Laland says his main goal is to manage his clients' expectations, making sure executives realize that a flurry of press releases isn't nearly as important as taking the time to provide reporters with background information that may not result in immediate coverage.
'Reporters are inundated with press releases on early studies,' says Laland. 'My strategy is to make sure that well in advance of when the story comes out - when you don't know the data outcome - you're educating the key reporters about the environment in which you are studying a certain drug.'
The science times
On the other side of the biotech media coin are reporters who focus primarily on the science and clinical aspects of new drugs and medical devices.
These include Associated Press writers Lauran Neergard and Dan Haney, The New York Times' Lawrence Fisher, Steven Sternberg of USA Today and reporters and editors at trade magazines such as BioCentury, BioPharm and Modern Drug Discovery.
But in many ways, the articles with most impact are in peer-review publications such as Science, Nature, the Journal of the American Medical Association (JAMA) and The New England Journal of Medicine. The biomedical researchers themselves generally write the articles and no amount of PR can impact a story's placement or size.
'The actual research is clearly the domain of the scientists,' says Jim Weinrebe, vice president at Waltham, MA-based Schwartz Communications.
'Where the PR firm comes in is amplifying the impact of the published work so that it's heard beyond the confines of scientific journals and makes it into the mainstream space.'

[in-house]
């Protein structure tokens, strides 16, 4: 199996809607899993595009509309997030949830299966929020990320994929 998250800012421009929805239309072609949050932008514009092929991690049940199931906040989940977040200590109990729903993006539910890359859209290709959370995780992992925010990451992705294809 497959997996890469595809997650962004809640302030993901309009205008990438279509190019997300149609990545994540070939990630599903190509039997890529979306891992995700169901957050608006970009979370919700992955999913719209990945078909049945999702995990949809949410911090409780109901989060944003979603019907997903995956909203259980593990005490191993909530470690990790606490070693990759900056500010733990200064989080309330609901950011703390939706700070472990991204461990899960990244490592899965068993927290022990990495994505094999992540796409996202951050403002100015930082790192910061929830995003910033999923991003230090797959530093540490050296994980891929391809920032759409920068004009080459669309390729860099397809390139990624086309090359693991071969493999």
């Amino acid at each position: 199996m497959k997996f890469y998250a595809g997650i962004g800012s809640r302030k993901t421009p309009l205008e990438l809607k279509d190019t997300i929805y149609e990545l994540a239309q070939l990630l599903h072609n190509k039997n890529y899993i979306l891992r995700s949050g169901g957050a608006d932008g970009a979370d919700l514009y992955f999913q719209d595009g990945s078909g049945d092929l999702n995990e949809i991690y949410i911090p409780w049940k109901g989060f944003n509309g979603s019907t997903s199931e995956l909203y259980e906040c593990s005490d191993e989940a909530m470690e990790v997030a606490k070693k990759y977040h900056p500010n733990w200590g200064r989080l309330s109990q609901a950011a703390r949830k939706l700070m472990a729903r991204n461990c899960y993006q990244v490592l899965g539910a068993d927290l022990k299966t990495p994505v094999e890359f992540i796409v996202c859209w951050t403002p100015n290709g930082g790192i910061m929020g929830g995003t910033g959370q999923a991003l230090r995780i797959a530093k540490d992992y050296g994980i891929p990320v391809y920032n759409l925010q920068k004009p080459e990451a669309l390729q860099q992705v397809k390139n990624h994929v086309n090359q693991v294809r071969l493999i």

Adds Jackson: 'Even the reporters who are very well-versed in this area feel more comfortable with external validation. They much prefer to cover something being presented at a conference where there was a review board or peer-review publication.'
By and large, biotech PR firms said most media problems result from journalists who don't have a firm grasp of the industry. These include the occasional wire service or local business reporter on deadline, who simply choose to rewrite the first few paragraphs of a press release without understanding the announcement's significance.
'With journalists who don't specialize, the challenge is to help them see things in perspective so that they don't over-exaggerate the potential, while still treating it as a piece of important news,' says Ed Stevens, who heads PResence Euro RSCG's San Diego office. 'The tough thing is to get the journalist to see the big picture and not treat every step in a product's life-cycle as a thumbs up or thumbs down.'
WHERE TO GO
Financial biotech outlets and newspapers: The Wall Street Journal, The New York Times, Forbes, Business Week, The Financial Times, local business journals
Wires: Associated Press, Bloomberg News, Dow Jones News Wires
TV & Radio: CNBC's 'Squawk Box,' CNNfn, morning news programs
Trade publications: BioPharm, Modern Drug Discovery, Med Ad News, BioPeople, Biotech Business, Biotech Reporter, The Pink Sheet, BioCentury, The BBI Newsletter, Biomedical Instrumentation and Technology, Biomedical Market Letter, Biomedical Products, The Gray Sheet, Medical Device & Diagnostic Industry, Medical Product Manufacturing News
Peer-review publications: Science, Nature, the Journal of the American Medical Association, the New England Journal of Medicine.